Price is a five-time All-Star who’s won a Cy Young and finished second two other times, and at 33 there’s still a small but non-trivial chance he makes a run at the Hall of Fame.
Wieters is a less sexy name, but like Benintendi he was a safe college position player who had limited superstar potential but looked extremely likely to be a good big leaguer, which he was; in eight seasons with the Orioles, Wieters made four All-Star teams, won two Gold Gloves, and hit .256/.318/.421, which is pretty good for a catcher, if not exactly Yogi Berra–like. Short of the kind of injury and developmental icebergs Profar and Buxton ran into, this is about the floor of what you can expect from a no. 1 overall position-player prospect.
Even among the position players who landed atop a global prospect list, there’s a variety of skill sets and developmental paths. But the names here illustrate that it’s reasonable to expect Guerrero, based on his prospect status, to make multiple All-Star teams and contend for an MVP or two. Even the most optimistic Blue Jays fans know better than to expect a Troutlike career, but it’d be perfectly logical to look at what Seager, Harper, and Bryant have done so far and count on something similar from Vladito.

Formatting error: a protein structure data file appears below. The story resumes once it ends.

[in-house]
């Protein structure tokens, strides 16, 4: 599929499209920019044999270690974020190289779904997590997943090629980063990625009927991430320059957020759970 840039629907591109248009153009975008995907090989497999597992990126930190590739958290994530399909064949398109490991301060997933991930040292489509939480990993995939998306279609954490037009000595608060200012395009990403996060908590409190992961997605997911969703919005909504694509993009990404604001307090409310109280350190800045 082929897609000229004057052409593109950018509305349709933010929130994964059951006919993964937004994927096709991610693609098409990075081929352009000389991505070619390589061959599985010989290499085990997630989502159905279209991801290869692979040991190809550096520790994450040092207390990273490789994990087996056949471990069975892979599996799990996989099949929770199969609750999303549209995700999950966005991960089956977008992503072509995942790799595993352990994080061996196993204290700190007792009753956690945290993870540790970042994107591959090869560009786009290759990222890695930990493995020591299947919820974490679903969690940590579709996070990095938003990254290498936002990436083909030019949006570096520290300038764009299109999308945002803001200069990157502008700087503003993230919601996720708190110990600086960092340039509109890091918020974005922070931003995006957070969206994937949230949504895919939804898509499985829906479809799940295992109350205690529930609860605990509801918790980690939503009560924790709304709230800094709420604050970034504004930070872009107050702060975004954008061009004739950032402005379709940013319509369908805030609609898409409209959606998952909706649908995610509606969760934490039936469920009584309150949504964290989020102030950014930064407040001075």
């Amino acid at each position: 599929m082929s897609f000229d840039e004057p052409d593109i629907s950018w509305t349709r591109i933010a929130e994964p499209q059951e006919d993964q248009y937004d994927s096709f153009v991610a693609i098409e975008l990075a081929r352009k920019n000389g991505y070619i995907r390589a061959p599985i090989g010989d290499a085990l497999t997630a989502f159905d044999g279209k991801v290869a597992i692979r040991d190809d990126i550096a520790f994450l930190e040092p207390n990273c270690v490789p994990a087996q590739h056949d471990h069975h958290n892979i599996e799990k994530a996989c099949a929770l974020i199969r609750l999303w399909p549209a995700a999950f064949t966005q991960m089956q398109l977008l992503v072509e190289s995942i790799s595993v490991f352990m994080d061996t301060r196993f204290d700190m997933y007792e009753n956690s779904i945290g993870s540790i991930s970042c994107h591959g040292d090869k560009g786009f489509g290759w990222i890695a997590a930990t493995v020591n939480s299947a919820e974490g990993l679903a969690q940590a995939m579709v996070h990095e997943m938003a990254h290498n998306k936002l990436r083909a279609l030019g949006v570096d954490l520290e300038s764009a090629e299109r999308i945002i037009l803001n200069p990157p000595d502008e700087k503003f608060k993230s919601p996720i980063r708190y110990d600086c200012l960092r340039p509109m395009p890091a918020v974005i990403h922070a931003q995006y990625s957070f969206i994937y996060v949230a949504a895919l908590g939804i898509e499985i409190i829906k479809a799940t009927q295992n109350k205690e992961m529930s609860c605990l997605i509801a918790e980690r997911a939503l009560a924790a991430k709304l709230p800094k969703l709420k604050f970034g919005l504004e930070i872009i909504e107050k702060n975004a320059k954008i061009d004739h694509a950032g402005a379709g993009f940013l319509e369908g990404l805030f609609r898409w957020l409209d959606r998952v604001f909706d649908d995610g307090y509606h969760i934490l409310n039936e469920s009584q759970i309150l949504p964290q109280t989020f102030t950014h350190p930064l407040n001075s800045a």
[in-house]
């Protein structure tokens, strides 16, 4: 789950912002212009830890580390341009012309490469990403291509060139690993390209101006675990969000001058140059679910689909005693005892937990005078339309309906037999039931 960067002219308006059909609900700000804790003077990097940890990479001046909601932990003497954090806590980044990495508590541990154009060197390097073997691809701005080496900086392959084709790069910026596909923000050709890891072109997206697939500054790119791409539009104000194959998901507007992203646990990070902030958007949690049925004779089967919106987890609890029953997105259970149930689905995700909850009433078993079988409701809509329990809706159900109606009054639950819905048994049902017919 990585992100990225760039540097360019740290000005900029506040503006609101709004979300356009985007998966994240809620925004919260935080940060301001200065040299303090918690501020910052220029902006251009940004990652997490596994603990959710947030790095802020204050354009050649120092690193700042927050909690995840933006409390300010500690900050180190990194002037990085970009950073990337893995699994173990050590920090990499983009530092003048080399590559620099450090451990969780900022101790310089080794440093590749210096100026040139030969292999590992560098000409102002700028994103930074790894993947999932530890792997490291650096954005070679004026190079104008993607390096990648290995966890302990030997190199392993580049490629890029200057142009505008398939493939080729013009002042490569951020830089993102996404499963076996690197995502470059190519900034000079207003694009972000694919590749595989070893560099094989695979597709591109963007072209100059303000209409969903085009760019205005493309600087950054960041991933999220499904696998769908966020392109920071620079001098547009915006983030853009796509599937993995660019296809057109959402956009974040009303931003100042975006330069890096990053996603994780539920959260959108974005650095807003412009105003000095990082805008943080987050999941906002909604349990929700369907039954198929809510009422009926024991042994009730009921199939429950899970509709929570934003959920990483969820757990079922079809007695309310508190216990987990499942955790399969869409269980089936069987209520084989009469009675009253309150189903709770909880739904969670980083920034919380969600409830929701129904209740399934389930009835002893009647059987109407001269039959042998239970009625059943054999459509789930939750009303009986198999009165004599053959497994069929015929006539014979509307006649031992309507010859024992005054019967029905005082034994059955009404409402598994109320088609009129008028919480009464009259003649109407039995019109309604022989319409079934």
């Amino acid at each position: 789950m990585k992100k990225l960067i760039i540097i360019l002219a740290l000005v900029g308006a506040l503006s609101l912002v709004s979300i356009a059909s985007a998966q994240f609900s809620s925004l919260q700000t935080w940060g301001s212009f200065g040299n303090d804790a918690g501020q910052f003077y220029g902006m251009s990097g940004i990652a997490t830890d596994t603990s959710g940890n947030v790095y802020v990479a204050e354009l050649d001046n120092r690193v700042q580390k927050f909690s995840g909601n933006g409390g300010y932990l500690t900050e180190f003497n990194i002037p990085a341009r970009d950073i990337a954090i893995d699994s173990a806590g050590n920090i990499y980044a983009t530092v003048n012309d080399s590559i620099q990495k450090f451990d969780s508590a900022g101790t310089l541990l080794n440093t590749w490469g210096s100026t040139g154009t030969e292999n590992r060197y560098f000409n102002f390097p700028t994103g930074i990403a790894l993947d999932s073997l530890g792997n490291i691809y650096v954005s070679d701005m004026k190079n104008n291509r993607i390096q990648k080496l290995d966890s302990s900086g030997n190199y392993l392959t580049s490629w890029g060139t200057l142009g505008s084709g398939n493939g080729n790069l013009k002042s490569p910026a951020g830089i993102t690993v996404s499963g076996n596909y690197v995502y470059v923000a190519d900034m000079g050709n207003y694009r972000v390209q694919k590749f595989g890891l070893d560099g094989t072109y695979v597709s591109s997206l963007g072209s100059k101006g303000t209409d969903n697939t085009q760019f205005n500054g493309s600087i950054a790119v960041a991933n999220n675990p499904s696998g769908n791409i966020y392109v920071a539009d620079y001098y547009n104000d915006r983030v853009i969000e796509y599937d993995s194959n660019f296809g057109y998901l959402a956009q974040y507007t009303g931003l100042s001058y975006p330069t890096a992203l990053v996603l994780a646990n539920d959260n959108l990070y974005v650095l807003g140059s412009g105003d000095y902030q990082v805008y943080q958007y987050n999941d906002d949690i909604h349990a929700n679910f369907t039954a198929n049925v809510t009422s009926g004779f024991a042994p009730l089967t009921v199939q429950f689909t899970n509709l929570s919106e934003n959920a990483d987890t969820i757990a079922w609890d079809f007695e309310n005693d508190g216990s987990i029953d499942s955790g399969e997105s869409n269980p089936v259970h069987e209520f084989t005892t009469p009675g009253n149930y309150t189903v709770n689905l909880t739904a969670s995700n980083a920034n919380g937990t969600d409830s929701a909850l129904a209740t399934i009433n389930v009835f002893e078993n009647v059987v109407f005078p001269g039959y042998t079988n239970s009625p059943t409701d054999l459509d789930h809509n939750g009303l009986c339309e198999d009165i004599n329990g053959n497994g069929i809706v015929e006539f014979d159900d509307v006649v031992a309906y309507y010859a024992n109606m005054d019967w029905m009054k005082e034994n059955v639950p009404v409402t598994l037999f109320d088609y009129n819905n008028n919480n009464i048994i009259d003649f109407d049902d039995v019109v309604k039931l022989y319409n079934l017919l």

Even the “disappointing” position players on this list have had long and productive careers, barring one extreme injury outlier and two unfinished products who had questions about their hit tools that simply aren’t an issue for Vladito. The hype around the Blue Jays’ rookie third baseman is enormous, but if history is any indication, it will be justified.